Once you’ve made the proper adjustments, paint the ties. (I would use an airbrush, but I don’t have a compressor.)

I used Floquil paint pens, they have a set of 3 including railroad tie brown, rail brown, and rust. I haven’t used the rust yet, but have applied the rest in an obvious fashion. Painting the ties before they’re on the turnout lets you get it in awkward spots such as between the points and the stock rail. I didn’t paint the throwbars since I will later be soldering ground throws to them. After you’ve painted the rail, it’s important to clean it as soon as you can. With the Floquil paint, I used a rag soaked with rubbing alcohol stretched over a block of plywood to thoroughly clean the railhead. You must be careful not to catch the rag on the rails, since the ones just past the frog are only held on by one tie….why yes, I did snap them off! How did you know!?

Now put your painted turnouts into place! I secured them with pliobond, the same as usual, but I haven’t yet done a good enough job to say whether that works or not.

Obviously, then you connect them to the rest of the tracks. Since I snapped off some of the rails, I just brought the flextrack to the appropriate spot and soldered it to the final tie.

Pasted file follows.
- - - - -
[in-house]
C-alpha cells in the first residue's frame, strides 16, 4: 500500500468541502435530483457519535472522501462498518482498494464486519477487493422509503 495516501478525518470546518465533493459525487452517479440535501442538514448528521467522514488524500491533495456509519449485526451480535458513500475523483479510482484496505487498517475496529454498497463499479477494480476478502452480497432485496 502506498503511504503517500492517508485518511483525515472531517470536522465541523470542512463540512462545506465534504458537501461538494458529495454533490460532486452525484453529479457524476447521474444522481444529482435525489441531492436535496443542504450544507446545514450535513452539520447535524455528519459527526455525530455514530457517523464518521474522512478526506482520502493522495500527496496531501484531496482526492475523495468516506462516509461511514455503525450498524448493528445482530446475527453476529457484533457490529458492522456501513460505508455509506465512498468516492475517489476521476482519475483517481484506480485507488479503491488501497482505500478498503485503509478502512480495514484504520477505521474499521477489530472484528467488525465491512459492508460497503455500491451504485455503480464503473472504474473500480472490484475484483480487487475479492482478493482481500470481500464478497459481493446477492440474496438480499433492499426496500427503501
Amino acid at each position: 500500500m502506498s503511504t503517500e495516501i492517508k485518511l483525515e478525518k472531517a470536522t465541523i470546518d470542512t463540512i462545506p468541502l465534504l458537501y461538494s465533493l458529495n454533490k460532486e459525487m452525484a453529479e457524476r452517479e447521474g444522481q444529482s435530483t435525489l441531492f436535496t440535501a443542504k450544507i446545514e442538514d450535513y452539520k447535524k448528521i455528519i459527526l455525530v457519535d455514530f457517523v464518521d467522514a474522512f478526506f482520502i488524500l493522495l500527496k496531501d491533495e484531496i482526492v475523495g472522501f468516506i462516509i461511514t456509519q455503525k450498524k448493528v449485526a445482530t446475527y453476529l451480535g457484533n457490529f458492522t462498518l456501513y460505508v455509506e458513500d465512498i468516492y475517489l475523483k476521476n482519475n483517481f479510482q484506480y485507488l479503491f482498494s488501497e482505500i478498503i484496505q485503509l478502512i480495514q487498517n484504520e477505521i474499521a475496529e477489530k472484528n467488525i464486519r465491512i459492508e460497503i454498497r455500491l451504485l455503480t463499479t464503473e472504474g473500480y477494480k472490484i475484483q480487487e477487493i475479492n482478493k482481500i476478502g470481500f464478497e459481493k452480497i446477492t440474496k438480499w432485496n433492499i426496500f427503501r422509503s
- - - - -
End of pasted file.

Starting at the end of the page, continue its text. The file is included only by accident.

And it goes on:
Aaaaand pulp mill! I’ll do the chip tracks and powerhouse track  (right side) later this week. I’m going to try to get all the trackwork done before I go on vacation. For once, I’m actually on track, as it were!

The two tracks on the right side are for acid tank cars, the two in the middle will be covered loading docks inside of the building that I’m kitbashing (ordered the windows today), and the left side is a loading dock on the outside of the building. Further to the left is the kraft building, which you’ll have seen in other photos.

Here’s a great historical shot of the acid tanks when the mill was brand new in the early 60s. I thought it would be easier to access the tracks if they weren’t side-by-side behind the mill, as it’s already a 2′ reach, and you don’t want to be jamming your fingers in there, knocking details off left and right.

I’ll probably build the tanks out of PVC pipe.

Oh, and I made a shelf. Right under the terminal strip, made of spare 3/4″ ply. Nice and solid. I left room for further boosters since there will probably be 3 booster districts on the layout in the end. This is a good central location, being in the middle of the room. Ignore the feeders that I have yet to tie into the bus. I think I said this already, but to reiterate: DO YOUR WIRING BEFORE FASCIA! It’s causing me no end of contortion.

That is all for now. I hope you enjoyed my nice big post.